Review // LCO Perform an Intimate and Mesmeric Tribute to Arthur Russell’s Musical Legacy

Seeing performers both directly and indirectly connected to Russell on stage, and feeling his legacy through performance was a fitting tribute to the man, and gave the evening a special poignancy.

It is now nearly 15 years since Arthur Russell’s death, and yet his palpable legacy in dance, disco and perhaps less notably contemporary ‘classical’ music is arguably stronger than ever. As part of the Cello: Unwrapped season at Kings Place, the LCO (London Contemporary Orchestra) embarked on performing the UK premiere of Russell’s minimalist masterpiece, Tower of Meaning.

Tower of Meaning, originally released in 1983 on Phillip Glass’ Chatham Square Productions in New York, was Russell’s first LP, and quite a divergence from the disco production he had become known for. It is formed almost into an unconventional narrative of short orchestral pieces, sometimes offering the listener comfort in its directionless but pleasant harmony, whilst simultaneously also creating a sense of unease. Tower of Meaning is minimalist, but also uniquely difficult to classify into any one genre, as with much of Russell’s wider output. This gives an added level of intrigue to the work, which brings it almost into the realm of performance art.

In this performance, the LCO was led by Bill Ruyle, and featured Peter Zummo on trombone, both close friends and collaborators of Russell's in 70s/80s New York. Even without knowing the history of those performing the piece, you could feel the significance of the performance to Ruyle and Zummo in particular. The decision to perform the piece in a promenade style, with the audience completely surrounding the orchestra, and the presence of these two close friends, added a level of intimacy that the piece deserved. It was this intimacy that helped make the performance so mesmeric. At points you felt unable to see where the piece was going, and unable to recall the minutes preceding it. In that respect the performance held similar qualities to Russell's dance music, transporting you away from structure and allowing for time to pass without notice.

Whilst visually intimate, the performance was audibly unrelenting. Throughout the piece you find yourself searching for dynamic, melodic or harmonic structure, and the one aspect that really doesn't relent is the dynamics. The audience is dropped into a complex textural sequence, each instrument both complementing and interrupting one another, but with the overall effect of controlled chaos. It seemed from the clattering and coughs from audience members that people's tolerance of this varied, and concentration drifted in and out. On the other hand this process seemed necessary to fully enjoy the performance, as if people were grounding themselves in reality before plunging back into the music. Inevitably the audience were jolted back into consciousness when the piece ended, trying to make sense of it, and checking their watches in disbelief.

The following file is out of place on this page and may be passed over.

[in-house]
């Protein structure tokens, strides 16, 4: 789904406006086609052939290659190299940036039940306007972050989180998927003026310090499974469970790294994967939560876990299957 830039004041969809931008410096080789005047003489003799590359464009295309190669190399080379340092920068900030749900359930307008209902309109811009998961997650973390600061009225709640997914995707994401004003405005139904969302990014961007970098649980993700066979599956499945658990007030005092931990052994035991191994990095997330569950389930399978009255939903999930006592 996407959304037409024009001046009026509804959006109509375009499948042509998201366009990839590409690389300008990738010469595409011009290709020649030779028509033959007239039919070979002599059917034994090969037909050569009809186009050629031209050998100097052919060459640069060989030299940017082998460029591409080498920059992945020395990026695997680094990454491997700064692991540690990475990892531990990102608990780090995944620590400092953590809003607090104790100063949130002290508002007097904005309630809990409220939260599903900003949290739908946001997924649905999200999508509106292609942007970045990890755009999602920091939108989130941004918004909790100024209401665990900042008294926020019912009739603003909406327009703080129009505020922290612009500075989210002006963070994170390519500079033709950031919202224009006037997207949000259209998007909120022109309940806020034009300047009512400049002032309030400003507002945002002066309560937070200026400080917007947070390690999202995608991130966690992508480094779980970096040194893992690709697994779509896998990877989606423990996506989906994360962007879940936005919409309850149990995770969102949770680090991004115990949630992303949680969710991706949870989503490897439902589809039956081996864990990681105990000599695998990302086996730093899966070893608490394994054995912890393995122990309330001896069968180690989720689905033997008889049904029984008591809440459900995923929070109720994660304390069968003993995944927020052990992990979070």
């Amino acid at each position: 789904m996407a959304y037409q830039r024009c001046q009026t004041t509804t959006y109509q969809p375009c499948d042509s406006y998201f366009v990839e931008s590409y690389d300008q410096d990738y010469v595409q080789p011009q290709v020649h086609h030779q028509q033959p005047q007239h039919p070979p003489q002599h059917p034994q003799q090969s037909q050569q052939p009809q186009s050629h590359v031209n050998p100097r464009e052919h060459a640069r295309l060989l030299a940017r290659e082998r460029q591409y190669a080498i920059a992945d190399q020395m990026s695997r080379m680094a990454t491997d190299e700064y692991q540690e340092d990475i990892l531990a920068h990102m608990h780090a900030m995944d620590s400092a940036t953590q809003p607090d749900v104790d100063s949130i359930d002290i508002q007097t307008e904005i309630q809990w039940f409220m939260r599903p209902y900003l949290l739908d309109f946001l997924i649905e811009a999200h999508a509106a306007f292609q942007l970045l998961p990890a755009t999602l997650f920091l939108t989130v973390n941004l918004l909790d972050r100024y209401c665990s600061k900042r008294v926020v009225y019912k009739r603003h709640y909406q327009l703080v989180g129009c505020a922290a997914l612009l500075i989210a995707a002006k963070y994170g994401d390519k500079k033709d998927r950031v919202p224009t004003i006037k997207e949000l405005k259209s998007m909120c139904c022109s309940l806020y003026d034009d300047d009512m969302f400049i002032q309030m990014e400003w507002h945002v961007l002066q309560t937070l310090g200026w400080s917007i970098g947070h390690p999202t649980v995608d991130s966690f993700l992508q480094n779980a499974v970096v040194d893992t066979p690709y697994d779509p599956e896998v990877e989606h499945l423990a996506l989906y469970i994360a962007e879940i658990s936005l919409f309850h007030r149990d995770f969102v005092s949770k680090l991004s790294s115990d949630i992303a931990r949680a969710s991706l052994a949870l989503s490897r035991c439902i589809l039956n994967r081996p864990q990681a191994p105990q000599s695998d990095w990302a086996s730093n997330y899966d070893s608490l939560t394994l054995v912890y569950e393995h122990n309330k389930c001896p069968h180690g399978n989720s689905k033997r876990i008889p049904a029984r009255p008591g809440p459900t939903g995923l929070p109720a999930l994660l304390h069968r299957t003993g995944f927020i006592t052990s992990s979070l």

The performance of Tower of Meaning seemed more demanding on the audience's concentration than on the technical ability of the performers. The cellist, Oliver Coates (more on him later), gave a prominent, thick and sometimes distorted bass texture throughout, suggesting that Russell may have drawn more influence from drone music than anything else. Coates did have virtuosity in abundance though, this was made apparent in his performance of Bach's Prelude to Cello Suite #4, which actually in hindsight felt a little misplaced in the overall programme. It's clear to see why Coates was one of a number of cellists performing with the LCO on Radiohead's 'A Moon Shaped Pool', and his solo efforts (see Upstepping) combine his love of deep house, techno and ambient in a very familiar way to Arthur Russell himself.

Perhaps the most stand-out part of the evening though, was in Coates' performance of Mica Levi's 'You Belong to Me'. This performance was special for a number of reasons; musically the textural complexity of Levi's arrangement for a string quartet, and Coates' performance of the piece drew the audience in masterfully. However, the thing that stood out clearly was the influence of Russell's legacy in Levi's work. The importance of texture, the lack of structure, and the almost psychedelic approach to a very traditional instrument all ring true with Russell's work. Mica Levi is just 29 years old, and has had previous successes in the pop world (see Micachu), but is turning her hand to film composition. Her most recent work includes the Oscar-nominated soundtrack to the upcoming film Jackie.

This performance was much more important than just a UK premiere of Tower of Meaning. Seeing performers both directly and indirectly connected to Russell on stage, and feeling his legacy through performance was a fitting tribute to the man, and gave the evening a special poignancy.

Review by Johnnie Campbell

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